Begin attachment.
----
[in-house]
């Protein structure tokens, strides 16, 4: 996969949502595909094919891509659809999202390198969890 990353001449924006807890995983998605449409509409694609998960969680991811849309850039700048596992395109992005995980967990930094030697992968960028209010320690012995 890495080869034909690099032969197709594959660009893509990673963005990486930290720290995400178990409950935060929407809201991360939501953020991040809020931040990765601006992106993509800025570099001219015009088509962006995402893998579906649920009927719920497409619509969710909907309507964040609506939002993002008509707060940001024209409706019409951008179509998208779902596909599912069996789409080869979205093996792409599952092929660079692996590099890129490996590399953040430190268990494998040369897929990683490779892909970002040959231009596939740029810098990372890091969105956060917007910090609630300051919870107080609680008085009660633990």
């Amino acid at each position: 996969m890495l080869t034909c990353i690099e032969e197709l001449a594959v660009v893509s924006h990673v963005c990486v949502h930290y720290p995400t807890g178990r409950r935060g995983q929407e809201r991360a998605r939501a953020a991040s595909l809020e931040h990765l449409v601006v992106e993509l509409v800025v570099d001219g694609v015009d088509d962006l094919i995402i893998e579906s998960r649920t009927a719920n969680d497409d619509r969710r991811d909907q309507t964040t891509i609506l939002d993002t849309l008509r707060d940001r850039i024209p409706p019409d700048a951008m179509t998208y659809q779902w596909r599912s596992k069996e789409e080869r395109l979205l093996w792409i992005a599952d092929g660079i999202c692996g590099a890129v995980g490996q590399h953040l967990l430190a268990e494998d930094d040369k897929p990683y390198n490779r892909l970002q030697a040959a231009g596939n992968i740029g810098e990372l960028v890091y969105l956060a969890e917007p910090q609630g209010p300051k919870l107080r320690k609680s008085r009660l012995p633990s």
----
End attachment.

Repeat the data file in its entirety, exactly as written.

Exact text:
[in-house]
């Protein structure tokens, strides 16, 4: 996969949502595909094919891509659809999202390198969890 990353001449924006807890995983998605449409509409694609998960969680991811849309850039700048596992395109992005995980967990930094030697992968960028209010320690012995 890495080869034909690099032969197709594959660009893509990673963005990486930290720290995400178990409950935060929407809201991360939501953020991040809020931040990765601006992106993509800025570099001219015009088509962006995402893998579906649920009927719920497409619509969710909907309507964040609506939002993002008509707060940001024209409706019409951008179509998208779902596909599912069996789409080869979205093996792409599952092929660079692996590099890129490996590399953040430190268990494998040369897929990683490779892909970002040959231009596939740029810098990372890091969105956060917007910090609630300051919870107080609680008085009660633990």
């Amino acid at each position: 996969m890495l080869t034909c990353i690099e032969e197709l001449a594959v660009v893509s924006h990673v963005c990486v949502h930290y720290p995400t807890g178990r409950r935060g995983q929407e809201r991360a998605r939501a953020a991040s595909l809020e931040h990765l449409v601006v992106e993509l509409v800025v570099d001219g694609v015009d088509d962006l094919i995402i893998e579906s998960r649920t009927a719920n969680d497409d619509r969710r991811d909907q309507t964040t891509i609506l939002d993002t849309l008509r707060d940001r850039i024209p409706p019409d700048a951008m179509t998208y659809q779902w596909r599912s596992k069996e789409e080869r395109l979205l093996w792409i992005a599952d092929g660079i999202c692996g590099a890129v995980g490996q590399h953040l967990l430190a268990e494998d930094d040369k897929p990683y390198n490779r892909l970002q030697a040959a231009g596939n992968i740029g810098e990372l960028v890091y969105l956060a969890e917007p910090q609630g209010p300051k919870l107080r320690k609680s008085r009660l012995p633990s």